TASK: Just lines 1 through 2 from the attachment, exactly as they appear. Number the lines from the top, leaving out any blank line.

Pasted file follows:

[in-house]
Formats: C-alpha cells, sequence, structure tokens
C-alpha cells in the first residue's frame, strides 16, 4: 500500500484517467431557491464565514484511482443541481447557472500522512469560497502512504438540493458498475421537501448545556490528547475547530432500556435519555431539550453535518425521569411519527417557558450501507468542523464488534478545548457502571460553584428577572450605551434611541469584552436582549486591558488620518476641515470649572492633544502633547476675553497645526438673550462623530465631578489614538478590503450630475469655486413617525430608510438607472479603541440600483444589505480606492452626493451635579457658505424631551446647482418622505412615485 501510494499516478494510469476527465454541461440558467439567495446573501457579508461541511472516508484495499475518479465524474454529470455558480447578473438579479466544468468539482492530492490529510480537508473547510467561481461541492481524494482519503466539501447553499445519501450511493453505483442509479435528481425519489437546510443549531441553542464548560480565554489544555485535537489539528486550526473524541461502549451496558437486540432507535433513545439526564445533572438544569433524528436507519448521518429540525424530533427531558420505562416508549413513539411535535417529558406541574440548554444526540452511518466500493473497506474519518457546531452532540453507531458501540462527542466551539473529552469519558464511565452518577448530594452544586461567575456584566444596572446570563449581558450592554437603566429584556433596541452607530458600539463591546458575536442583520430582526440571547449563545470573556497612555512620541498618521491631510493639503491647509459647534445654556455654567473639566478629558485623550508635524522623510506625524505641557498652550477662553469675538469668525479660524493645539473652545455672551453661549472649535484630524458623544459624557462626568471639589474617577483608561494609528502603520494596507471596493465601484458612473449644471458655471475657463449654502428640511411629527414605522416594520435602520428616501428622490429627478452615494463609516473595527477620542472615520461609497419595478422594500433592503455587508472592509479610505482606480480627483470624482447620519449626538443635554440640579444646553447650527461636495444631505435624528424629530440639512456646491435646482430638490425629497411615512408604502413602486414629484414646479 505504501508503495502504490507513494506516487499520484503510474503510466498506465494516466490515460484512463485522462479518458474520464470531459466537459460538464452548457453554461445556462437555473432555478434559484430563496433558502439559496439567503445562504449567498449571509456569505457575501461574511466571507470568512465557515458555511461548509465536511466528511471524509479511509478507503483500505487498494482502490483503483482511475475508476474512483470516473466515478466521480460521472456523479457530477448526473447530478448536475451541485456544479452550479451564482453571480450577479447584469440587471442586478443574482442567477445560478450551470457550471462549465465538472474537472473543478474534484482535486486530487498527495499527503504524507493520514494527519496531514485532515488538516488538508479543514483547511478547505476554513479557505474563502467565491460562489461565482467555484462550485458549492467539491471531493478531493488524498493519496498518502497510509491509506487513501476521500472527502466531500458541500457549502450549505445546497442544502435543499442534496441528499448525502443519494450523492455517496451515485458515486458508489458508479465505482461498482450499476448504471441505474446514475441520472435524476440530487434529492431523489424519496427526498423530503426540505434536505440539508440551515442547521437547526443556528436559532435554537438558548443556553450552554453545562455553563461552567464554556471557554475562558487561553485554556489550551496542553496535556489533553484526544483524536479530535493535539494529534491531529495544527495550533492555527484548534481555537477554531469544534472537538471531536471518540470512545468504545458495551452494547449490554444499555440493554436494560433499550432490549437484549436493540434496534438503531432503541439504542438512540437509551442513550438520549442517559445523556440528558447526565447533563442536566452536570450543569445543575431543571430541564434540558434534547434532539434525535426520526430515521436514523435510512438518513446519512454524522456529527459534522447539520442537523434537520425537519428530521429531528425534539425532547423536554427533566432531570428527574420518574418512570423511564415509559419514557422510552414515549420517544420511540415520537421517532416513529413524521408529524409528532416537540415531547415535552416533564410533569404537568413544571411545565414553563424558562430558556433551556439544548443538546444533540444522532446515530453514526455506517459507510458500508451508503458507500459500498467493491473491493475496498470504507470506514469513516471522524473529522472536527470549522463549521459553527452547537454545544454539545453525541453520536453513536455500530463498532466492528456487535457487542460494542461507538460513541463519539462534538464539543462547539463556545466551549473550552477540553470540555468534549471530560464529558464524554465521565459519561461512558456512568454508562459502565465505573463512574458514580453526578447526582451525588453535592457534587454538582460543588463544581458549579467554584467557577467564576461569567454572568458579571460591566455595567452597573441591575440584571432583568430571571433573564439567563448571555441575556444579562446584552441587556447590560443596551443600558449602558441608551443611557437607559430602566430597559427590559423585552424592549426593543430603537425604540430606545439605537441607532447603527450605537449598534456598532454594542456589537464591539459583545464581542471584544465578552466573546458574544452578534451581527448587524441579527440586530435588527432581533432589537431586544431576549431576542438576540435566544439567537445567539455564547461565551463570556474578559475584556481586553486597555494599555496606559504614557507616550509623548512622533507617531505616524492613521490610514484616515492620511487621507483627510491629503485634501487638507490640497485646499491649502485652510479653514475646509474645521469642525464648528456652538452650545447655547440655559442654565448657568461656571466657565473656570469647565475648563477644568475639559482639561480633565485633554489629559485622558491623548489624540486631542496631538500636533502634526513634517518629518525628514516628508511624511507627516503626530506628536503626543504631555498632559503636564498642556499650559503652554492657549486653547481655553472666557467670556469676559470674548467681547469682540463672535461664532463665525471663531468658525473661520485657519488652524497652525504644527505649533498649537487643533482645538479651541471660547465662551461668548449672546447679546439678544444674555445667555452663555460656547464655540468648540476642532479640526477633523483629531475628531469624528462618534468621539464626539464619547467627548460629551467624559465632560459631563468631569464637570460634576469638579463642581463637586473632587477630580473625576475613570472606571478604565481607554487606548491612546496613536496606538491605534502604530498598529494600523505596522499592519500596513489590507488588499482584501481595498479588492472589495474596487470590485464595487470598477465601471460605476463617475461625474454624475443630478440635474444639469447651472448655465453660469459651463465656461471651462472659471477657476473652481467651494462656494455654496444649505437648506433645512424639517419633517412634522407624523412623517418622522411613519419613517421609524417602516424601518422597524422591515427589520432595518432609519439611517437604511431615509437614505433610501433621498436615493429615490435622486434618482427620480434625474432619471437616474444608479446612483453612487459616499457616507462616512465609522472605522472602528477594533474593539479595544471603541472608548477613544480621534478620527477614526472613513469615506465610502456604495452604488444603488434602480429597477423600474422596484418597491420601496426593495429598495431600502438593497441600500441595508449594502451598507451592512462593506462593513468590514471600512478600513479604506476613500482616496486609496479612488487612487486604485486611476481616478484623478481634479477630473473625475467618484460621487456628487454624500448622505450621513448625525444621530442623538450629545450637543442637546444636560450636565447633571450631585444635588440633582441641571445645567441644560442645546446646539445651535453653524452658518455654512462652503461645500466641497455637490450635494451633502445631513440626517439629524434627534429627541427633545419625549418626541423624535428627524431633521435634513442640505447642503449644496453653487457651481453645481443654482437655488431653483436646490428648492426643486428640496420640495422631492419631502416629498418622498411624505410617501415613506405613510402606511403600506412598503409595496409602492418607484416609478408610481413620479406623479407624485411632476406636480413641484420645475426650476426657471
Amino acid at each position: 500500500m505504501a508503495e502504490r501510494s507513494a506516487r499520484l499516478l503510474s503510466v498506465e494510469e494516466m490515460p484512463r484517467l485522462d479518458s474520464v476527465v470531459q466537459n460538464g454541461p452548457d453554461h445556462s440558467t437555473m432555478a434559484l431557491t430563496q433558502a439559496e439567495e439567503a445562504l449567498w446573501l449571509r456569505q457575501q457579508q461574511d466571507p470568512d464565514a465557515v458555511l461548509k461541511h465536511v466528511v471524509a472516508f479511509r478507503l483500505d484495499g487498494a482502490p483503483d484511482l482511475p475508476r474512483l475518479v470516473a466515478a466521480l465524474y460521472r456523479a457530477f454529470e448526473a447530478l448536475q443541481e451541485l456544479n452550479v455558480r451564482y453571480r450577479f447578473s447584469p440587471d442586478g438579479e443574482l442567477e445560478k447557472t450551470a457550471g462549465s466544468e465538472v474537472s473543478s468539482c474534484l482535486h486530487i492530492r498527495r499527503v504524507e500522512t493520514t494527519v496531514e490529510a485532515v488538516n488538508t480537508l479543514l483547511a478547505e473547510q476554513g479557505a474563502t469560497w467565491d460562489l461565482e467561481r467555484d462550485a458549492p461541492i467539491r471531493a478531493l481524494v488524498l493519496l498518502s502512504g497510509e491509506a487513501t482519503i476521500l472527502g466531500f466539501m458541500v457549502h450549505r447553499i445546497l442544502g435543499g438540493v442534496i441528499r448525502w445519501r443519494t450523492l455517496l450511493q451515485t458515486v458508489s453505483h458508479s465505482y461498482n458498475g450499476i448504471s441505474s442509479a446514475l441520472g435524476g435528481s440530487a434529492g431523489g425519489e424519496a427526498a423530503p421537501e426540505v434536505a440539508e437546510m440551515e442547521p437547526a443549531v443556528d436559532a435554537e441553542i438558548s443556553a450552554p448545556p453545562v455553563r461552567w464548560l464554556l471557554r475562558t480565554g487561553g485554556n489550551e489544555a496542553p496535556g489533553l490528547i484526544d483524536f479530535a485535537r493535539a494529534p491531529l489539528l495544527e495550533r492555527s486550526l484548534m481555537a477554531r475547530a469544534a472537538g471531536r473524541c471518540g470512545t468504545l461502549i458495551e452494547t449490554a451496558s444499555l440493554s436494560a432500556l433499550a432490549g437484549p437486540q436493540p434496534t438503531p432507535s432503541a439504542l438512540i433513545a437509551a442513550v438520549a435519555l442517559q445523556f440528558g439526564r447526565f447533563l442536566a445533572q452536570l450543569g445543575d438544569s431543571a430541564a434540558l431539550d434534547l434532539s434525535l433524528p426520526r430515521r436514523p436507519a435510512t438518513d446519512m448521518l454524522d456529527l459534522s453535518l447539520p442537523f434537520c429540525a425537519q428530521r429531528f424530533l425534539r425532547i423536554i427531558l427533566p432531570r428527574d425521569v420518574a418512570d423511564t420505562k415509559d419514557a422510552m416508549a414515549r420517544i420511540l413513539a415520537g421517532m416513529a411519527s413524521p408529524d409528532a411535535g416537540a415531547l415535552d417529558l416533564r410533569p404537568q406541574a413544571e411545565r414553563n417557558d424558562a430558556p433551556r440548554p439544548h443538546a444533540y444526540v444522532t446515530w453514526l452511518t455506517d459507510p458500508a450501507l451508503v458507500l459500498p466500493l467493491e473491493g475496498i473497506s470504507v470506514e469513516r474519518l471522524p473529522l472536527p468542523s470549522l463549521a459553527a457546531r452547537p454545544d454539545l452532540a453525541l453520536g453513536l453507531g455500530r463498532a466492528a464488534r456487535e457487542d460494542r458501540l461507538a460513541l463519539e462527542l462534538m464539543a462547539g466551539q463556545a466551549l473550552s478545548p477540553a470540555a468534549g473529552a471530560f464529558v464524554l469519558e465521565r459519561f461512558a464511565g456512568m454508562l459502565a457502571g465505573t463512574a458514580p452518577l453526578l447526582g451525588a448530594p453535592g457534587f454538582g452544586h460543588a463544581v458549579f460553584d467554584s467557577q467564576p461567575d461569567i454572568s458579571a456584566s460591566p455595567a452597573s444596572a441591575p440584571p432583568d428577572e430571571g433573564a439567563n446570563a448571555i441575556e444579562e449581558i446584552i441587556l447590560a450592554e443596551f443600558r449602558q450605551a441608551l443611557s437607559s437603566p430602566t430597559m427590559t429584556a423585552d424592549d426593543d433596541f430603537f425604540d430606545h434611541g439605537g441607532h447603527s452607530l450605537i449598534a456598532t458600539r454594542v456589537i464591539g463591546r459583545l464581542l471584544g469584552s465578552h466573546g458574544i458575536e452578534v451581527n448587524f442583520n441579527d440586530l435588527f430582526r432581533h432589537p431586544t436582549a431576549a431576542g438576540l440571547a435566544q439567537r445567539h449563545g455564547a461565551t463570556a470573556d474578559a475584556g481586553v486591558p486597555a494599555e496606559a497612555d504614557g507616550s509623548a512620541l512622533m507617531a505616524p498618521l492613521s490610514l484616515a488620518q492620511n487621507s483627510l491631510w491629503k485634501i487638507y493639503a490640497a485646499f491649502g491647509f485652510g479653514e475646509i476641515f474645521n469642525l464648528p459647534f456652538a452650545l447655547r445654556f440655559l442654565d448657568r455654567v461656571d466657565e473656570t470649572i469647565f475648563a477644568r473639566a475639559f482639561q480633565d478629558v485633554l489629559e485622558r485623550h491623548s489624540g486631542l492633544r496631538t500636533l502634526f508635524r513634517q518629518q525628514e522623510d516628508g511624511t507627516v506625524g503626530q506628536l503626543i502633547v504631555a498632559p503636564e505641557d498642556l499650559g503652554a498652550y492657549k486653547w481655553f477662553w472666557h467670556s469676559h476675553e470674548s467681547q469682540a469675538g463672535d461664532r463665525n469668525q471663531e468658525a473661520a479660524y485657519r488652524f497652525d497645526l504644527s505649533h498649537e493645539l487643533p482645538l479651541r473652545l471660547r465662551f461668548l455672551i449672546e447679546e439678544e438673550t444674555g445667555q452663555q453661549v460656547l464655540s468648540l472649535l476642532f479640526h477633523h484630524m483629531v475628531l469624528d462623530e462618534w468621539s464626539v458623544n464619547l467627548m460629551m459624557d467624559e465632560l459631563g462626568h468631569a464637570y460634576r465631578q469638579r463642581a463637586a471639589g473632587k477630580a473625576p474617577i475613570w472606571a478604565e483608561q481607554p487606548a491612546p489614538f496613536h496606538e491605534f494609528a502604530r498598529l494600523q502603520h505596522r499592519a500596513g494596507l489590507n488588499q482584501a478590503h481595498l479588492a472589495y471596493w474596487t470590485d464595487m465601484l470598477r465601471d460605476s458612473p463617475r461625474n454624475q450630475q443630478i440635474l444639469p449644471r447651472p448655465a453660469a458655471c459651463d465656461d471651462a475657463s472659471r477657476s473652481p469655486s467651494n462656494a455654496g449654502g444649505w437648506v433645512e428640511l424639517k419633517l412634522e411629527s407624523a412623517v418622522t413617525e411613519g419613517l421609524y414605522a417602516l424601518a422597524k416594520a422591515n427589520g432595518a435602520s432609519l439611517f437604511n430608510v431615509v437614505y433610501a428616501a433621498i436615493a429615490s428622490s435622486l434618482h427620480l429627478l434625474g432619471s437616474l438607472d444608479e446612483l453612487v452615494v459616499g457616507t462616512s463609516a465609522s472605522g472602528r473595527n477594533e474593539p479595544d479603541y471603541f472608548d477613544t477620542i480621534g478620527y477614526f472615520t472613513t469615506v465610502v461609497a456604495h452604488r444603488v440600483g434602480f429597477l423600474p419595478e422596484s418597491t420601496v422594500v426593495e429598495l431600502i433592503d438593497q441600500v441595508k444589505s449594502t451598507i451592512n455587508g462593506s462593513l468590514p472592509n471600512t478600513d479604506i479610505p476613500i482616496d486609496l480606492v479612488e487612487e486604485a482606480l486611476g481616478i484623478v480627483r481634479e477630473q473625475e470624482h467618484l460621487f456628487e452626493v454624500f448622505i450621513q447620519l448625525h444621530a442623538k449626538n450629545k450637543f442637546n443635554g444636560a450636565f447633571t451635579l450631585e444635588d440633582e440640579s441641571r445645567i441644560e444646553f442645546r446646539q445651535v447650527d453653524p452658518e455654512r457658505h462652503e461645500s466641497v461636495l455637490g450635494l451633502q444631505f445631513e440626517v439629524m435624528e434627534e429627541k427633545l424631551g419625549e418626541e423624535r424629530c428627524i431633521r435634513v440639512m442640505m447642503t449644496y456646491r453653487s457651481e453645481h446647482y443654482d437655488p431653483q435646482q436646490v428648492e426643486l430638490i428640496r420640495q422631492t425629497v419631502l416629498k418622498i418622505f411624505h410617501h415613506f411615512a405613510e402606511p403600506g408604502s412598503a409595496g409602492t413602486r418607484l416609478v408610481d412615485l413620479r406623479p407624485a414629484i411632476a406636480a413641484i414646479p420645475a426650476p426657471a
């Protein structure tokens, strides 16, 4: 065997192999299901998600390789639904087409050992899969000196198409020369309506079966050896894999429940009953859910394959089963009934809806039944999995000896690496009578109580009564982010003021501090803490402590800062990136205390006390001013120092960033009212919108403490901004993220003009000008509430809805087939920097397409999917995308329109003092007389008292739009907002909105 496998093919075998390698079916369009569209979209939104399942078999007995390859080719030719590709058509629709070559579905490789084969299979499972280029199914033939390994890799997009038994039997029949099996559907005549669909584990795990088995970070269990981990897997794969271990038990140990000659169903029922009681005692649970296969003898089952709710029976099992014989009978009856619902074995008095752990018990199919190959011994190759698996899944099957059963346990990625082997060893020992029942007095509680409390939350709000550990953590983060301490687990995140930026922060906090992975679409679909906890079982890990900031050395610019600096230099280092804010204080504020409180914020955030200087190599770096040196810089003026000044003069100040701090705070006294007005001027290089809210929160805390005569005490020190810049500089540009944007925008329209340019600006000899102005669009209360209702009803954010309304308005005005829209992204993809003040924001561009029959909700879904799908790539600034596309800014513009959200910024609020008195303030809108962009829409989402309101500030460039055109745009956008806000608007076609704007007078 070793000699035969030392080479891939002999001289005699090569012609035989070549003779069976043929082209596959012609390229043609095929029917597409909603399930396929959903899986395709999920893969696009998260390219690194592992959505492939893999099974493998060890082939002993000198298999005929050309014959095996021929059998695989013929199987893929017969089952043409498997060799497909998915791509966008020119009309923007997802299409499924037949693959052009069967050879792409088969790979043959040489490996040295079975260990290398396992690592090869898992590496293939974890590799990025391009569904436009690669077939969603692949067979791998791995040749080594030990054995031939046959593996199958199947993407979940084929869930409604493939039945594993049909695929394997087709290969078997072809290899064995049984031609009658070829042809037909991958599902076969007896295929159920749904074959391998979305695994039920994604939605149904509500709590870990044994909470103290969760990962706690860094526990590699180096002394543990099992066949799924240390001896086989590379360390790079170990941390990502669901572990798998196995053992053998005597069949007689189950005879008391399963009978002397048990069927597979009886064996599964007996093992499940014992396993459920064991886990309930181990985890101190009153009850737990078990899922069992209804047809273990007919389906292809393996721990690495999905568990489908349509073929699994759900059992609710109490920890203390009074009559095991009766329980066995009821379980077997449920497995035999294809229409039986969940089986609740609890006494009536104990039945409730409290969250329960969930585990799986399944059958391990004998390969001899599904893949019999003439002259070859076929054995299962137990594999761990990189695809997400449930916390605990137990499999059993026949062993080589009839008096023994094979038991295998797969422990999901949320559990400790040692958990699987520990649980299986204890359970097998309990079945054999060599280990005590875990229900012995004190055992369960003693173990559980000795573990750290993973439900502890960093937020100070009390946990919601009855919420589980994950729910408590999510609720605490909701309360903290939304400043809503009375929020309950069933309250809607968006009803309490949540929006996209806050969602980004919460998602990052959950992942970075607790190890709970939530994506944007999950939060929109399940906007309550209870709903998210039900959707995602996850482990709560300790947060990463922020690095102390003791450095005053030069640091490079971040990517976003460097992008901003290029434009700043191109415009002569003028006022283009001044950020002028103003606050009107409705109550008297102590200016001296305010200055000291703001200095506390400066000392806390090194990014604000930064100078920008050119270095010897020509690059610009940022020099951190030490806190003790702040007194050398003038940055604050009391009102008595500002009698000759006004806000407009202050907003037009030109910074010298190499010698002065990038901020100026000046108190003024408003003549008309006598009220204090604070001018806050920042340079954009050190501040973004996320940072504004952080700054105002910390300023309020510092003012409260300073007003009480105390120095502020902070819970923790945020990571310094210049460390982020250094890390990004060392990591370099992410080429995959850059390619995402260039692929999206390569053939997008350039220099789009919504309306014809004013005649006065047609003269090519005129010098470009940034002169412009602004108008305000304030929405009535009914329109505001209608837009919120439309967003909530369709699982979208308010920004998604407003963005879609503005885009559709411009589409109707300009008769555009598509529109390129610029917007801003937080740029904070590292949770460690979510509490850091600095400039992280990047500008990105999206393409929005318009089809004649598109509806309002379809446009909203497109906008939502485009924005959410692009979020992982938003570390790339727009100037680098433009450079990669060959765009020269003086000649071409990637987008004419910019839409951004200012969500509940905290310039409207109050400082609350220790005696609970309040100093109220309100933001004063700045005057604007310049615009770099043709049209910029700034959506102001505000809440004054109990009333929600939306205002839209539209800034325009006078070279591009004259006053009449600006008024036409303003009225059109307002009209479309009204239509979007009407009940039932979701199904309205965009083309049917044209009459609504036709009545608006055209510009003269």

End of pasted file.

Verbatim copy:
[in-house]
Formats: C-alpha cells, sequence, structure tokens